The reason for the current identity crisis is not, then, the Russian community’s lack of integration, since the percentage of those who have not integrated at all stands at only 7.5 per cent.35 On the contrary, two-thirds of Russian speakers have integrated to a moderate or great extent, have adapted to the way of life of Estonia, have accepted the rules of the game established by Estonians, and have received citizenship and learned Estonian. This has not brought about an elevation of their status in Estonian society.

Recent research shows that values connected with material prosperity and self-realization rose substantially more among Russian speakers than among Estonians.36 At the beginning of the 1990s these values remained low on the list for Russians and at the turn of the century had risen to the same level. One can conclude, then, that the period of the privatization of identity among the Russian community that followed the collapse of the Soviet Union is over. A large part of Russian speakers are oriented towards an integrating identity and wish to realize themselves in Estonia. Nevertheless, Estonia’s conservative identity policy gives them no chance to do so. They have a right to ask what have they done to deserve being treated like this.

A new ideological foundation is needed for Estonia that would establish who we are, where we have come from, where we are going, and what status the different ethnicities living in Estonia have. Above all, this applies to the Russian-speaking minority in Estonia. If such a process is not initiated, the integrative trend in the identity of the Russian-speaking community will be replaced by an oppositional one.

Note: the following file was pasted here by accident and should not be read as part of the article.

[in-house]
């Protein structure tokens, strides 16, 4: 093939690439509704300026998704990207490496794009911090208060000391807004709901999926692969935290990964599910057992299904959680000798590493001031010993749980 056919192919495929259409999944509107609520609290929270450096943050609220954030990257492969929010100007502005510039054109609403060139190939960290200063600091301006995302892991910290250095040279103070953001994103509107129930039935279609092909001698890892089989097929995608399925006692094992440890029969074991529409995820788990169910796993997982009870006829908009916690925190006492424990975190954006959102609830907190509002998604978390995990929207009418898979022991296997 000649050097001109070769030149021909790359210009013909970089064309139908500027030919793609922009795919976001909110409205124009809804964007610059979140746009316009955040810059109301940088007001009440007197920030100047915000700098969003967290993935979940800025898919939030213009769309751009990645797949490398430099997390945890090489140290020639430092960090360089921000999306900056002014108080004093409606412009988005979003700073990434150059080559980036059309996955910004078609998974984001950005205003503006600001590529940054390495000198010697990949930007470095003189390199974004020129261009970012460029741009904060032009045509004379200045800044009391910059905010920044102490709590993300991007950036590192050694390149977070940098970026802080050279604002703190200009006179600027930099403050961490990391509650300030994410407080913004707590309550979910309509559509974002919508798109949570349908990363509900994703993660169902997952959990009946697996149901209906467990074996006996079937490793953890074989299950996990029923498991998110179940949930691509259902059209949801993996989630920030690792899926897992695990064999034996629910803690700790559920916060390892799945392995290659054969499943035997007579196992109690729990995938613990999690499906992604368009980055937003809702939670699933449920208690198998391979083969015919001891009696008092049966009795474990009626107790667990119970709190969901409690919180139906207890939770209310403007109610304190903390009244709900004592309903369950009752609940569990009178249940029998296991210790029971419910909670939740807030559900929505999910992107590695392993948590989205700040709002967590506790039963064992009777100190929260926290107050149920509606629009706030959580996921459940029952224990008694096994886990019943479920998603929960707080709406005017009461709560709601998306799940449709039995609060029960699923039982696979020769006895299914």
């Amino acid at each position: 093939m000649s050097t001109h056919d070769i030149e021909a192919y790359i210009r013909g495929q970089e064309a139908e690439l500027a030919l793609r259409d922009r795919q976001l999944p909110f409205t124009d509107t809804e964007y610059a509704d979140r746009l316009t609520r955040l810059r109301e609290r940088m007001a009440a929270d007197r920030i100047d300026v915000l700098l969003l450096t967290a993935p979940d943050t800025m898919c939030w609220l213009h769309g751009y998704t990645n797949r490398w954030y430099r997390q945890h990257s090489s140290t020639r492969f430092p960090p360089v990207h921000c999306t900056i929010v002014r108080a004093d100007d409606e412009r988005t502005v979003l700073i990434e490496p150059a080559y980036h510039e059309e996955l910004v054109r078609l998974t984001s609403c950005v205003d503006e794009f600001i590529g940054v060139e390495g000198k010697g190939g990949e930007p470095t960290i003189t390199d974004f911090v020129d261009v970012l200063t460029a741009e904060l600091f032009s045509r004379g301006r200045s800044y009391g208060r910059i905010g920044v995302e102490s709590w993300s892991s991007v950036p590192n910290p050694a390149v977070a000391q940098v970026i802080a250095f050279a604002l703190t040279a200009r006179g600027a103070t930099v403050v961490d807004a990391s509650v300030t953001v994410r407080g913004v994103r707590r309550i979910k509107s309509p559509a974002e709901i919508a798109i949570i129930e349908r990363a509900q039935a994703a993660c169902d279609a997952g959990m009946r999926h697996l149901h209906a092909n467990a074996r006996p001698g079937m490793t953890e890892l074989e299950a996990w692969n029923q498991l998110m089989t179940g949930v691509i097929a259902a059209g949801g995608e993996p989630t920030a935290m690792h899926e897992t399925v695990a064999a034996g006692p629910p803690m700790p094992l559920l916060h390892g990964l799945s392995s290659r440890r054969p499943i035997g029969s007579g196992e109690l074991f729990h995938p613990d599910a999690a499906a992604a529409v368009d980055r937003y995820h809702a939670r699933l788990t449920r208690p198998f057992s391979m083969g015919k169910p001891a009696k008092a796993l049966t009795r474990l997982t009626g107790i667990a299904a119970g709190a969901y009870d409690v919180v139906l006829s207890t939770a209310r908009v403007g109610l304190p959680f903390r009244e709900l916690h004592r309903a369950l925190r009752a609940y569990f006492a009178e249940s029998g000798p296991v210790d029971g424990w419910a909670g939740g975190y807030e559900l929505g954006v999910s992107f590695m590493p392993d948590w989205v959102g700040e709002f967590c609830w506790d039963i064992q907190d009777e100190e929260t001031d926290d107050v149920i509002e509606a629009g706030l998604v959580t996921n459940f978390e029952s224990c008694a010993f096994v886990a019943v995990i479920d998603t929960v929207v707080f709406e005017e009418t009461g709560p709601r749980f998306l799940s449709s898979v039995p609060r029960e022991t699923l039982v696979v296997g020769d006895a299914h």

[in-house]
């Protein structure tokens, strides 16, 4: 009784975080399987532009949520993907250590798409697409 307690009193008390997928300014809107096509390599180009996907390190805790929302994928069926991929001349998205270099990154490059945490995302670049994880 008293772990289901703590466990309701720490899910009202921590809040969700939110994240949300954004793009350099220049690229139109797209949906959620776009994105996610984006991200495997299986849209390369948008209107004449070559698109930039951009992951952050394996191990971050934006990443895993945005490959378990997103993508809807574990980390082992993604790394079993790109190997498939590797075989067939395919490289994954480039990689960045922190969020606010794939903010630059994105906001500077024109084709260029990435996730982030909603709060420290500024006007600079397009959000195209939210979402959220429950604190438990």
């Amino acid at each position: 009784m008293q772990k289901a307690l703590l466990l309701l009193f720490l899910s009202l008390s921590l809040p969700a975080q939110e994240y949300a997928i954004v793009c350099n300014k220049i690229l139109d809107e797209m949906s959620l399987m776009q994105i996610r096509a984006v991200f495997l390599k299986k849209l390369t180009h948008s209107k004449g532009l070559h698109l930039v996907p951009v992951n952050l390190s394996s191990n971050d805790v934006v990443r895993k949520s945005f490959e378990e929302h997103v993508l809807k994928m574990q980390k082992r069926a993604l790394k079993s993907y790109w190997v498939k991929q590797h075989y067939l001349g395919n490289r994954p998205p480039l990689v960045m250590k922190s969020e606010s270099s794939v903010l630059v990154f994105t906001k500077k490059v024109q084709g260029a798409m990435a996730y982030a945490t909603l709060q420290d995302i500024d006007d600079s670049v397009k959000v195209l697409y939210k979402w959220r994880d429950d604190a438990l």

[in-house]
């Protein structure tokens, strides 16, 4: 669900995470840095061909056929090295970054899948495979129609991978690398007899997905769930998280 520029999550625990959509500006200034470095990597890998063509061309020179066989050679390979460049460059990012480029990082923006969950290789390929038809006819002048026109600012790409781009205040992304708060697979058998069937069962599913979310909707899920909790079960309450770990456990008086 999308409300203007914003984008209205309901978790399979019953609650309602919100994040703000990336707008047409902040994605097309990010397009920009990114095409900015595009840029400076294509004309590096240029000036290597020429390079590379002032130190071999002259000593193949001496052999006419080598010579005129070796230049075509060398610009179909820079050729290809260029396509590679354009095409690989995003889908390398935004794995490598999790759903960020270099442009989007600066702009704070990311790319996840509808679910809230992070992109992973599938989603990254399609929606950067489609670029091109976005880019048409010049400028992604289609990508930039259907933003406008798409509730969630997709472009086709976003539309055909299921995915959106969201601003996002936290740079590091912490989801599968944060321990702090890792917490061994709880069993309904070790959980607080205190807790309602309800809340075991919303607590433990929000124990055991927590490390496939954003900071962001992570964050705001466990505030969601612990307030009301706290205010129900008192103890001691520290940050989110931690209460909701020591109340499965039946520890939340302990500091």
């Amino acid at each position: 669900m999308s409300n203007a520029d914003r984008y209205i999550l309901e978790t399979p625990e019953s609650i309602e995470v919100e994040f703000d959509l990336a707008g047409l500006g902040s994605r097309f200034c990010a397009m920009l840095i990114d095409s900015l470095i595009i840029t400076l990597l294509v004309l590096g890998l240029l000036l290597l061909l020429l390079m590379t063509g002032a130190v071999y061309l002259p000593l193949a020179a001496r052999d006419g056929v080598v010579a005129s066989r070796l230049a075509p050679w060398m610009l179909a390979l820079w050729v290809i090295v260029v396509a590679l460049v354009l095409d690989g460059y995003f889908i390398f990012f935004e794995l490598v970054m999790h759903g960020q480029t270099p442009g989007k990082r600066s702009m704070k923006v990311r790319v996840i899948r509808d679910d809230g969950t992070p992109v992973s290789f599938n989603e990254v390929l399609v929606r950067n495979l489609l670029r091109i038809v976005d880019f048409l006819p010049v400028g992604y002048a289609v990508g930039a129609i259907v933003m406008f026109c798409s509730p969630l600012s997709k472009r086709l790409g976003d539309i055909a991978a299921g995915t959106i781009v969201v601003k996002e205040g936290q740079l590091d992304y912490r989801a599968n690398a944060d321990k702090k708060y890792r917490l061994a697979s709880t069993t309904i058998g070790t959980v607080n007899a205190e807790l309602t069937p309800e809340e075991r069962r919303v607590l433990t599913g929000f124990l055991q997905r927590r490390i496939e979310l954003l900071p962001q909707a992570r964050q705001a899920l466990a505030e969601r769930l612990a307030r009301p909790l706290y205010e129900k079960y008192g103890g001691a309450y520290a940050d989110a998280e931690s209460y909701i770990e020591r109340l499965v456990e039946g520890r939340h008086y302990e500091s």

The Russian-speaking community as a transitional minority

Contemporary theories of minority rights generally recognizes two types of minority – immigrant minorities and autochthonous minorities. The entire legal system of European minority rights is based on this contrast – rights are guaranteed to autochthonous minorities and languages, while immigrants and their languages largely have no rights. Theorists have observed that the Russian-speaking minorities that arose as a result of the collapse of the Soviet Union are not autochthonous but arose as a result of illegal colonization. Therefore this is not an immigrant minority in the regular sense of the word, formed when people with a similar ethnic background migrate to another country for economic reasons.37 Until now, there lacks a suitable category for describing the minorities that arose after the fall of the Soviet Union. Now, after more than 15 years, it is easier to answer this question. Looking back at the development of the Russian-speaking minority of Estonia, it is reasonable to name them a “transitional minority” – a minority that is indeed not autochthonous, yet historically heading in that direction.